Particular examples of schemes included in the family with *nonsmooth* functions are(1)*Halley*(2)*Super-Halley*(3)*Chebyshev*(4)*Chebyshev like methods*. For , we consider the following -methods
(5)*Two-step *

These methods have order of convergence three that is small than the estimate in Traub’s theorem (since is nonsmooth). For instance the above two-step method admits . Indeed, all these methods have the function in the denominator.

On the other hand, considering different *smooth* functions , the following schemes are also particular examples in the family.(1) The two-step method ()
has order four.(2) The two-step method ()
has order five.(3) We should start with other iterative functions and develop a similar analysis. For instance, starting with Chebyshev’s method we can consider the method ()
that has order six [3]. We use this scheme only in the numerical section.

#### 3. Semilocal Convergence

Several techniques are usually considered to study the convergence of iterative methods, as we can see in the following papers [4, 17–20]. Among these, the two most common are the based on the majorant principle and on recurrence relations.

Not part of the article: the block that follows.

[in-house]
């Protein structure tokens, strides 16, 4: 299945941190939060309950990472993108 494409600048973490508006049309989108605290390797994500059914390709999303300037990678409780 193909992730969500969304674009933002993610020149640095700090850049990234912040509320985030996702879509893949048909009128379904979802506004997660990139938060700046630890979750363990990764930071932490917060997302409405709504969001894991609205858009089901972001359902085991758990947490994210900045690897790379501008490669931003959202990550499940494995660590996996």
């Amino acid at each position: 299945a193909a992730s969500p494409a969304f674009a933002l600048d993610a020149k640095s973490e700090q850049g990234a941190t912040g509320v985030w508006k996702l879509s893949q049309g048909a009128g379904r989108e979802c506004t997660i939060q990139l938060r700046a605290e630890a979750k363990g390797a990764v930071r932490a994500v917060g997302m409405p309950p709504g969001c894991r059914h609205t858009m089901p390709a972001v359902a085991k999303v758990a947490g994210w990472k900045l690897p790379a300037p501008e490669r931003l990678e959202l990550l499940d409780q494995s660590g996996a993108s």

In this section, we analyze the semilocal convergence of the introduced family (1.2) under a generalization of Kantorovich conditions.

Namely, we assume that:(C1) Let such that exists and .(C2).(C3) for all .(C4), , .

Under these hypotheses it is possible to find a cubic polynomial in an interval such that , , and in , with the unique simple solution of , and verifying the following hypotheses:

For and .(H1),(H2),(H3) for all , ,(H4), with , and .